When do we get to the part where all the Eurotrash shows up to tell us we suck at running a country?

Sorry I'm late. Different time-zone...

Edit: You Suck.

Edited, Mar 7th 2013 11:02pm by Aripyanfar
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#77 Mar 08 2013 at 5:33 AM Rating: Good
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Aripyanfar wrote:
someproteinguy wrote:
His Excellency Aethien wrote:
someproteinguy wrote:
gbaji wrote:
If your purpose is to just toss irrelevant stuff into the conversation, sure. Knock yourself out.


Sorry that's what I thought we were all doing. Smiley: rolleyes
You failed on the part where you pretend it's really super relevant and then engage in a game of yes vs no until everyone's forgotten what the hell it's about again and starts shouting about goddamn commie liberals and greedy money whoring republicans.

When do we get to the part where all the Eurotrash shows up to tell us we suck at running a country?

Sorry I'm late. Different time-zone...

Edit: You Suck.

Edited, Mar 7th 2013 11:02pm by Aripyanfar


You're not Eutotrash, Euroga(o)l !

Edited, Mar 8th 2013 6:37am by Timelordwho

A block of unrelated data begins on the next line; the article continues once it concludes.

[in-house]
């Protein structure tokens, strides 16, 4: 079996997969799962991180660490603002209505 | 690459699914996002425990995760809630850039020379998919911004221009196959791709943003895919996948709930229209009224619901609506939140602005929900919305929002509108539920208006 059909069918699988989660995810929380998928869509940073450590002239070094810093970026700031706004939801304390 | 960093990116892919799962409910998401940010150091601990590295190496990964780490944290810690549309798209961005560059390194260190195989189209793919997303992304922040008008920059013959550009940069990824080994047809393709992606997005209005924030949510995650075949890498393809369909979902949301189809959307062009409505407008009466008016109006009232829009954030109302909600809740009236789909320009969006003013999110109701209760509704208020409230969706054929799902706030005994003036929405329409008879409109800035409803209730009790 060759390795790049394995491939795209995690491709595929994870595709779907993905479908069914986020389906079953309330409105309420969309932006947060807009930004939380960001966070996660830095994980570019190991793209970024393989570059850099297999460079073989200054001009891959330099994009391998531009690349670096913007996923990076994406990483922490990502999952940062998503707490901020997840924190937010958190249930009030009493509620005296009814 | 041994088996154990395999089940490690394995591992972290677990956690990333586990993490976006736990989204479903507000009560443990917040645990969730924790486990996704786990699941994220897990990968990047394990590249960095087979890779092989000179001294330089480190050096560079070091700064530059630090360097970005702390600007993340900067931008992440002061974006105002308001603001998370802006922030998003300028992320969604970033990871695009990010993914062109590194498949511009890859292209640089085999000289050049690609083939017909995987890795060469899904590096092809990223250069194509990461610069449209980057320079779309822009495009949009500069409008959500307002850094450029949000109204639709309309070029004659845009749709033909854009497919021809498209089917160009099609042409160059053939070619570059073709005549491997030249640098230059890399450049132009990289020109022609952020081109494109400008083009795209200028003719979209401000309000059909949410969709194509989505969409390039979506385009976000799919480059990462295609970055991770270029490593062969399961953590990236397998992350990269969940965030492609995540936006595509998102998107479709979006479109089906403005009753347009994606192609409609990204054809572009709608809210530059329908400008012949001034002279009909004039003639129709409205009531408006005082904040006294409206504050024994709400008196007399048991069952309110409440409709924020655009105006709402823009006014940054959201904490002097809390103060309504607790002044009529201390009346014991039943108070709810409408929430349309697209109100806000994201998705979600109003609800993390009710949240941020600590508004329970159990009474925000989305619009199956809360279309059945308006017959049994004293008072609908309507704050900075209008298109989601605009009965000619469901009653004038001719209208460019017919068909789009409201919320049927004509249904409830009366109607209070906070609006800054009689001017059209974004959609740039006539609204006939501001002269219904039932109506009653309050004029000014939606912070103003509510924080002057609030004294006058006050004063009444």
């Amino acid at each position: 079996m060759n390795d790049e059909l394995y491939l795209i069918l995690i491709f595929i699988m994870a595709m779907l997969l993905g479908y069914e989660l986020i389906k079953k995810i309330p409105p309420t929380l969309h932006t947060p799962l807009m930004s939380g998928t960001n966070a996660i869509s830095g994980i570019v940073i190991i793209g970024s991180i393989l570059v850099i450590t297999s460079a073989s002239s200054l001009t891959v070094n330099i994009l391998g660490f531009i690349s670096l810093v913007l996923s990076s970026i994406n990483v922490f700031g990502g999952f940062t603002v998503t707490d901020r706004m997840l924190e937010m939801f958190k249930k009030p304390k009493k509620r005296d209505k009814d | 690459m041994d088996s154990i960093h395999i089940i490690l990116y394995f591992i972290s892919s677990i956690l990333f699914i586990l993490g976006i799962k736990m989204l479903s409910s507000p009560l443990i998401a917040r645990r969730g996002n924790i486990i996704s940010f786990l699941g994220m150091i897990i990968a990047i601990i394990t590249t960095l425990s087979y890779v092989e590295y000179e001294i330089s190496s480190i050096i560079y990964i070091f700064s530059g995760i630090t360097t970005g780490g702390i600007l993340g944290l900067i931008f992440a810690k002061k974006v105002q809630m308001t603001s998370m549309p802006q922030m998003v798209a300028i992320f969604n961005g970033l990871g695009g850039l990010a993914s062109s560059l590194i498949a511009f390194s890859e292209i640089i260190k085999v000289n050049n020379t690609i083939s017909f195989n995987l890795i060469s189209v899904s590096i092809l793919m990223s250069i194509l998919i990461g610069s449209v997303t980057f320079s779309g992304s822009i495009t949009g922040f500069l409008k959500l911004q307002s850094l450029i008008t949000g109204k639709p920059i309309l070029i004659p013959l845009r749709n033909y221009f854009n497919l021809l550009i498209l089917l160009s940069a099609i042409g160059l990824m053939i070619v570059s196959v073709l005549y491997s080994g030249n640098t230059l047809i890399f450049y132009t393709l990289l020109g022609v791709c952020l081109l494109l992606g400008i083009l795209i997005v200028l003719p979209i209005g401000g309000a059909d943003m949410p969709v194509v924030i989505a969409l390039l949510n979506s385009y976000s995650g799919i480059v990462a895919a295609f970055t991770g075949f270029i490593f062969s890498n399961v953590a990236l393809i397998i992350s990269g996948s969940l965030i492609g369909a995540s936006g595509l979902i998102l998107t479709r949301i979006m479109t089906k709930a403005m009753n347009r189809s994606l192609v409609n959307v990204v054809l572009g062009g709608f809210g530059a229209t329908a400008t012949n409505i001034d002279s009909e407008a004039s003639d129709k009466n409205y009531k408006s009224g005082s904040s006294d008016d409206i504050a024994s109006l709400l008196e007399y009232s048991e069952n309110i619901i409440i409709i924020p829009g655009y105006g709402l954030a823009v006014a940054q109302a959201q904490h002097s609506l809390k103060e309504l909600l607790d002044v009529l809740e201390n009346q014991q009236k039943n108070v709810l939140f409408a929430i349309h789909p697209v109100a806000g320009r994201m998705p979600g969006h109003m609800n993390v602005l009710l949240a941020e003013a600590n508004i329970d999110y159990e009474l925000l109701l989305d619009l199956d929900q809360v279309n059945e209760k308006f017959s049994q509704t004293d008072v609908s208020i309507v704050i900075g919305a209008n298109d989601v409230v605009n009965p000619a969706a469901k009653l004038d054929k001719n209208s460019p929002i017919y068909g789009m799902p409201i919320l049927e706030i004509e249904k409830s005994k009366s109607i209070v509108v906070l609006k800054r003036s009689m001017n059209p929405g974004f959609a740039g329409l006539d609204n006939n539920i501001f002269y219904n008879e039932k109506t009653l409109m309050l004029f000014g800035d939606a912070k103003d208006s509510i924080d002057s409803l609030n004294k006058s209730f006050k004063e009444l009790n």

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#78 Mar 08 2013 at 6:33 AM Rating: Good
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But you must admit I've got the whole telling you you suck at running a country down pat. Ad nauseum. Smiley: grin

Sorry for dissing your team so much, babe.
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#79 Mar 08 2013 at 7:05 AM Rating: Good
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I figured it was so obvious at this point, that it no longer needed to be pointed out to them.
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#80 Mar 08 2013 at 9:16 AM Rating: Decent
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Wait...you don't know?
#81 Mar 08 2013 at 2:18 PM Rating: Decent